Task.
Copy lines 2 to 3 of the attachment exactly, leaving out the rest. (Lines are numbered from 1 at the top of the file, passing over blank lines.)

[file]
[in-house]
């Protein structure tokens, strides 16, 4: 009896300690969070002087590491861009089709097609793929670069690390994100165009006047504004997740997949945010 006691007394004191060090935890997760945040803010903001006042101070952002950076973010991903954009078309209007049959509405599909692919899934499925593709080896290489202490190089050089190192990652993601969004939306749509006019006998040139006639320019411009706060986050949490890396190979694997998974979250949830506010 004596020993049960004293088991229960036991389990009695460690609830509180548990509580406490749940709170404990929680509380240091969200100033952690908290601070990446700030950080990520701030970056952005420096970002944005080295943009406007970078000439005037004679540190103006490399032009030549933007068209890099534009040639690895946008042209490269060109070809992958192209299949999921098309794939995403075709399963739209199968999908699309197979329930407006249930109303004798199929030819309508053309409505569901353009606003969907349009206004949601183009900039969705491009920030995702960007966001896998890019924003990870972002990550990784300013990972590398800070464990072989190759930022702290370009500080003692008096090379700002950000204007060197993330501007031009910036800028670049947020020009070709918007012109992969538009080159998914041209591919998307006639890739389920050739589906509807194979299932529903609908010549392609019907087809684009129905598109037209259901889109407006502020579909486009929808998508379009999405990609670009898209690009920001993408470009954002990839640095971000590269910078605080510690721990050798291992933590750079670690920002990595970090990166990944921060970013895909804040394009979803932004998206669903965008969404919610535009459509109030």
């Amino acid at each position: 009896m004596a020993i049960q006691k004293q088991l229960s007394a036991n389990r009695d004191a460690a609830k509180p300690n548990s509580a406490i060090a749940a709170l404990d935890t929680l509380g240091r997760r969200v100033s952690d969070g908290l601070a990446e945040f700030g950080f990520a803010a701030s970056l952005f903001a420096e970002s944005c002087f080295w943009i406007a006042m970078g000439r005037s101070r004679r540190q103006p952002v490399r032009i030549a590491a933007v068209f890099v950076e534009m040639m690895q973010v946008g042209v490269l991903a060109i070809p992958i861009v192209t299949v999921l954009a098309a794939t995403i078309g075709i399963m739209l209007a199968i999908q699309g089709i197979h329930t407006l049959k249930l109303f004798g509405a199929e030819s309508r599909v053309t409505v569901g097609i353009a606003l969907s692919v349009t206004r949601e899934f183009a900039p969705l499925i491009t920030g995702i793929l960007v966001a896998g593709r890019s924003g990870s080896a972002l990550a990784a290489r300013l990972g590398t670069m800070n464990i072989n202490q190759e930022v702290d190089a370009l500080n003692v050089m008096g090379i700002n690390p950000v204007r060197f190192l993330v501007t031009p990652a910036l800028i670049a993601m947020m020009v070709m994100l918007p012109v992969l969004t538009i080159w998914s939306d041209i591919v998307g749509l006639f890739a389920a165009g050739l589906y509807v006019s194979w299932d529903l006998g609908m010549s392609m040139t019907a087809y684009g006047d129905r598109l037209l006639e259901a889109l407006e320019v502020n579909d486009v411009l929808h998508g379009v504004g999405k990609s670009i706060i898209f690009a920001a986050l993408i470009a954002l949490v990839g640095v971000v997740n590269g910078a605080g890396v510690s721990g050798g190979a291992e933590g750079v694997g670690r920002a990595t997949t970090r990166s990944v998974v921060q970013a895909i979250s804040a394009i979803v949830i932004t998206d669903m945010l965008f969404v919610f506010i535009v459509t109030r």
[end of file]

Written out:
């Protein structure tokens, strides 16, 4: 009896300690969070002087590491861009089709097609793929670069690390994100165009006047504004997740997949945010 006691007394004191060090935890997760945040803010903001006042101070952002950076973010991903954009078309209007049959509405599909692919899934499925593709080896290489202490190089050089190192990652993601969004939306749509006019006998040139006639320019411009706060986050949490890396190979694997998974979250949830506010 004596020993049960004293088991229960036991389990009695460690609830509180548990509580406490749940709170404990929680509380240091969200100033952690908290601070990446700030950080990520701030970056952005420096970002944005080295943009406007970078000439005037004679540190103006490399032009030549933007068209890099534009040639690895946008042209490269060109070809992958192209299949999921098309794939995403075709399963739209199968999908699309197979329930407006249930109303004798199929030819309508053309409505569901353009606003969907349009206004949601183009900039969705491009920030995702960007966001896998890019924003990870972002990550990784300013990972590398800070464990072989190759930022702290370009500080003692008096090379700002950000204007060197993330501007031009910036800028670049947020020009070709918007012109992969538009080159998914041209591919998307006639890739389920050739589906509807194979299932529903609908010549392609019907087809684009129905598109037209259901889109407006502020579909486009929808998508379009999405990609670009898209690009920001993408470009954002990839640095971000590269910078605080510690721990050798291992933590750079670690920002990595970090990166990944921060970013895909804040394009979803932004998206669903965008969404919610535009459509109030």
């Amino acid at each position: 009896m004596a020993i049960q006691k004293q088991l229960s007394a036991n389990r009695d004191a460690a609830k509180p300690n548990s509580a406490i060090a749940a709170l404990d935890t929680l509380g240091r997760r969200v100033s952690d969070g908290l601070a990446e945040f700030g950080f990520a803010a701030s970056l952005f903001a420096e970002s944005c002087f080295w943009i406007a006042m970078g000439r005037s101070r004679r540190q103006p952002v490399r032009i030549a590491a933007v068209f890099v950076e534009m040639m690895q973010v946008g042209v490269l991903a060109i070809p992958i861009v192209t299949v999921l954009a098309a794939t995403i078309g075709i399963m739209l209007a199968i999908q699309g089709i197979h329930t407006l049959k249930l109303f004798g509405a199929e030819s309508r599909v053309t409505v569901g097609i353009a606003l969907s692919v349009t206004r949601e899934f183009a900039p969705l499925i491009t920030g995702i793929l960007v966001a896998g593709r890019s924003g990870s080896a972002l990550a990784a290489r300013l990972g590398t670069m800070n464990i072989n202490q190759e930022v702290d190089a370009l500080n003692v050089m008096g090379i700002n690390p950000v204007r060197f190192l993330v501007t031009p990652a910036l800028i670049a993601m947020m020009v070709m994100l918007p012109v992969l969004t538009i080159w998914s939306d041209i591919v998307g749509l006639f890739a389920a165009g050739l589906y509807v006019s194979w299932d529903l006998g609908m010549s392609m040139t019907a087809y684009g006047d129905r598109l037209l006639e259901a889109l407006e320019v502020n579909d486009v411009l929808h998508g379009v504004g999405k990609s670009i706060i898209f690009a920001a986050l993408i470009a954002l949490v990839g640095v971000v997740n590269g910078a605080g890396v510690s721990g050798g190979a291992e933590g750079v694997g670690r920002a990595t997949t970090r990166s990944v998974v921060q970013a895909i979250s804040a394009i979803v949830i932004t998206d669903m945010l965008f969404v919610f506010i535009v459509t109030r």